During the last week of September, I traveled to Bandarban, a remote tribal area of Bangladesh, to visit a health care model called Kollyani, which means “doing well”. Bandarban is one of the most remote districts in terms of its geography: forest, hills and peaks, and very limited road access. The majority of the population of less than 300,000 is from thirteen tribal and ethnic groups and the languages and customs are distinct from the mainstream population of Bangladesh. Unfortunately, formal health facilities and health care providers are almost entirely absent. As a result, the religious leaders of the various tribal groups, traditional healers or unqualified village doctors are the usual providers of care in these communities.
In 2008, some active community members came forward looking to improve the health situation of their villages. With technical support from Concern Universal and Gram Unnoyon Shangshtya (GRAUS), these community members led the process for establishing a formal health care system. One of the community leaders donated land for building two-room clinics, while another donated home grown bamboo and bamboo products, along with trees, branches, ropes and other materials for constructing the clinics. Those who could not donate anything contributed in the form of manual labor in the actual building of the facilities; others provided food for the laborers as daily wages. A total of six community clinics were built in key locations for easy access by the communities, with each clinic covering a population of 2000-3000. The clinics were branded with the name “Kollyni” and are now in full operation.
Every clinic has two workers, chosen by the clinic’s executive committee: one service provider / health worker and one service promoter. There are also a number of volunteers that assist each clinic with health education and health promotion. The executive committees aim to find local women to fill these positions; nevertheless, it is frequently difficult to find locals with a proper level of education. The selected women from local communities receive three months of intensive training by Concern Universal and GRAUS on providing primary health care, including trainings on ante-natal care, post-natal care, diarrhea, the common cold, cough and care for minor ailments.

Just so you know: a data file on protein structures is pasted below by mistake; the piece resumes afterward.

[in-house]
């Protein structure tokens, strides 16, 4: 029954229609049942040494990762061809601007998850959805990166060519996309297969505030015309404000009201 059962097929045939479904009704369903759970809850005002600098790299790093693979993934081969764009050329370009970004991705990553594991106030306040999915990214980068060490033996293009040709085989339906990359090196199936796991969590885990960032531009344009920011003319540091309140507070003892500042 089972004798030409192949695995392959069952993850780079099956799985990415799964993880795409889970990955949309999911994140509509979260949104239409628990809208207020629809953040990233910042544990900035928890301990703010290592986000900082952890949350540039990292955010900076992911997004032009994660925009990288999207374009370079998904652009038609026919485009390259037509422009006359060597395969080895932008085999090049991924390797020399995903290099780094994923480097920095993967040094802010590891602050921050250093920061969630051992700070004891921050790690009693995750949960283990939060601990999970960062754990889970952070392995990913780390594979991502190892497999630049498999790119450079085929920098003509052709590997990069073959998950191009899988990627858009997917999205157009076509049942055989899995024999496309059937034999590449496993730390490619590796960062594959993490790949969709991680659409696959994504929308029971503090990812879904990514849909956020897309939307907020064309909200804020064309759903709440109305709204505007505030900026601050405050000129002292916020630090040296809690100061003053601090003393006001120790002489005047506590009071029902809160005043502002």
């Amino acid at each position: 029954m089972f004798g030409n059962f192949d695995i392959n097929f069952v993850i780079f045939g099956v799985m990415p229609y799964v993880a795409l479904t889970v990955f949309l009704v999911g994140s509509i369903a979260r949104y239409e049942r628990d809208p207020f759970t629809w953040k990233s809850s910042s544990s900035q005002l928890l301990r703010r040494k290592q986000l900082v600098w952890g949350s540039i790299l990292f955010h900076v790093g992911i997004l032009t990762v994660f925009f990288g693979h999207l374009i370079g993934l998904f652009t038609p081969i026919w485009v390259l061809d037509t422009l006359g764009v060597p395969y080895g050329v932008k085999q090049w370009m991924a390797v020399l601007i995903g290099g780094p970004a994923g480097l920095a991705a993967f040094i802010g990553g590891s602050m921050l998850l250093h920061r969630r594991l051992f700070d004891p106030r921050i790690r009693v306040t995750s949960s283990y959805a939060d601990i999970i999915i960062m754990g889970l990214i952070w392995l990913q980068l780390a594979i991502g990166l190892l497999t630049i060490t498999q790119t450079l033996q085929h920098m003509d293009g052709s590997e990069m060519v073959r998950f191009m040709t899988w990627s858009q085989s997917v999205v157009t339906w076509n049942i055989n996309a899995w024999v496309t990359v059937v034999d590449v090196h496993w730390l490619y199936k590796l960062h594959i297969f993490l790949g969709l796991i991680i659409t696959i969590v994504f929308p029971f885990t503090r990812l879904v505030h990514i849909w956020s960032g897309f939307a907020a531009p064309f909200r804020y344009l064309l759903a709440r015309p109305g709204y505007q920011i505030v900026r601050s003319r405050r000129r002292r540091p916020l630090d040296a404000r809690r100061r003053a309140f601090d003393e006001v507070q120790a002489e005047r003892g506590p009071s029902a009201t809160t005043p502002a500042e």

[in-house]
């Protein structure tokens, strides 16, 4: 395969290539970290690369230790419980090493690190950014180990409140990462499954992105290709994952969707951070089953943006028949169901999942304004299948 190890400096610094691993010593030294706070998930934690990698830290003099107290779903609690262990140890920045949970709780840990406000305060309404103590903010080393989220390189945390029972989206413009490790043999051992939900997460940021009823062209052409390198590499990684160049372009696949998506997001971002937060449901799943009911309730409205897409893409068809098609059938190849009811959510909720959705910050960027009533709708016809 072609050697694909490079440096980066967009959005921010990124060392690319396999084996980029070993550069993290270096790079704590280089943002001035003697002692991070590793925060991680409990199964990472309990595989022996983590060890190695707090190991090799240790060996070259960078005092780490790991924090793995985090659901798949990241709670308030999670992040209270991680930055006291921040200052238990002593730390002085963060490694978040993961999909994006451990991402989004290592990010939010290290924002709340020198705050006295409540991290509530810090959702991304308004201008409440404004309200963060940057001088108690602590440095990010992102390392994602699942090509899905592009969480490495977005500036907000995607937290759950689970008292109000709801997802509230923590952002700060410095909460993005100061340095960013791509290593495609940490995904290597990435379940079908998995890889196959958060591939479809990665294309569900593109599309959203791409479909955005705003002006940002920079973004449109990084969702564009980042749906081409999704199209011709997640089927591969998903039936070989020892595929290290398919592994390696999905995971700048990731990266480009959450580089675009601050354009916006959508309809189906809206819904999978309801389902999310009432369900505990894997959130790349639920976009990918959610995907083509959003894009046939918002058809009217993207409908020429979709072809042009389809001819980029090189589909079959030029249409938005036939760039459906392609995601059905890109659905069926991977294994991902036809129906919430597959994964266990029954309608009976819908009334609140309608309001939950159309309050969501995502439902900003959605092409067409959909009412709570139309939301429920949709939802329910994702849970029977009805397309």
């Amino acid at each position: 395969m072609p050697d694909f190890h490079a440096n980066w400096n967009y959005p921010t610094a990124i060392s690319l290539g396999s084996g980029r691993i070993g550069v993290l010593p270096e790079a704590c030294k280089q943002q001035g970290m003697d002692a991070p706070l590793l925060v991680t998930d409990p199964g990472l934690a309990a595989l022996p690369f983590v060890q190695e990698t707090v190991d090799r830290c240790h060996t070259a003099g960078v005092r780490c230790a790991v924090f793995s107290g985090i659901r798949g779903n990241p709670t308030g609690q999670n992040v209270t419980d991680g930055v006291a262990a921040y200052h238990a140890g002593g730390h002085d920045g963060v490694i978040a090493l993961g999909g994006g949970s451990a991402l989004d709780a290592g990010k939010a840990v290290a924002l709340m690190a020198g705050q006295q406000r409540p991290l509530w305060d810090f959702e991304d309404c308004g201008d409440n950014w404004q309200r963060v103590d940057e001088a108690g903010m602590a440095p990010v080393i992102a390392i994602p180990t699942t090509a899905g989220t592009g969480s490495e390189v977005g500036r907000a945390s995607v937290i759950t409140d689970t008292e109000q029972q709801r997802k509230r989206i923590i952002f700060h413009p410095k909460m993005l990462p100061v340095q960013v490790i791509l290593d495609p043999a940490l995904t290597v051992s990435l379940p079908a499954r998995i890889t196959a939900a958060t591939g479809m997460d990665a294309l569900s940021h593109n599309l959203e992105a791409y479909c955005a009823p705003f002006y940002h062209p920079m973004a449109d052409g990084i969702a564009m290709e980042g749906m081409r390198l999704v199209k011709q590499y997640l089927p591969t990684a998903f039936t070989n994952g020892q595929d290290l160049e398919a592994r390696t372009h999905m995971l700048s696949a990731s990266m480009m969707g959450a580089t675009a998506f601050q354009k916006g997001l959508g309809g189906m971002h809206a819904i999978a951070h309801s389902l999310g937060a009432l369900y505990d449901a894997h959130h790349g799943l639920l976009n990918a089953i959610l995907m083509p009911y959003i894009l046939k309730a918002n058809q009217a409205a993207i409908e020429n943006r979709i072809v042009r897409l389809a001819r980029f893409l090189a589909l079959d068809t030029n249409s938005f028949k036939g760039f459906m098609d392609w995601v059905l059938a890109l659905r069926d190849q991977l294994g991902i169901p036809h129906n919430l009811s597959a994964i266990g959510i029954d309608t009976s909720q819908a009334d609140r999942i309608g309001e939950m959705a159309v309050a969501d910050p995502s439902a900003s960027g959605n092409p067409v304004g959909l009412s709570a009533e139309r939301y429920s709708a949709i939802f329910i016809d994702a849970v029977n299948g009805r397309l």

The government has extended its supports to the clinics in the form of anti-malaria drugs and malaria testing, along with family planning services, including pills, condoms and other drugs and commodities. Further, as part of its mandate for achieving Millennium Development Goal (MDG) 4 – to improve Child health - and MDG 5 – to improve maternal health - the government sends health workers to make monthly visits to the clinics for EPI sessions.
Additionally, each of the clinics maintains emergency funds by collecting a small user fee. In case of a health emergency, especially involving maternal health, the executive committee can allow the use of the funds. The executive committees meet regularly for decisions such as this and to ensure the general successful operation of the clinics.
The Kollyani clinics are producing results. There has been a significant reduction in mortality for mothers and children under the age of five, because the villagers are now aware of pregnancy complications and how to use the referral system. Villagers have also been innovating by making “human ambulances” to transport pregnant women to the clinics (where other villages will carry the woman in need). Deaths from malaria have also come down sharply due to availability of tests and drugs at Kollyani. Higher-level government health officials’ have also acknowledged the importance of the Kollyani facilities in the absence of public ones; they will occasionally visit the clinics to improve the morale of the community people and the providers. These results, and the general satisfaction of the villagers, show that the community-led Kollyani model is an effective intervention to contribute to the national health system.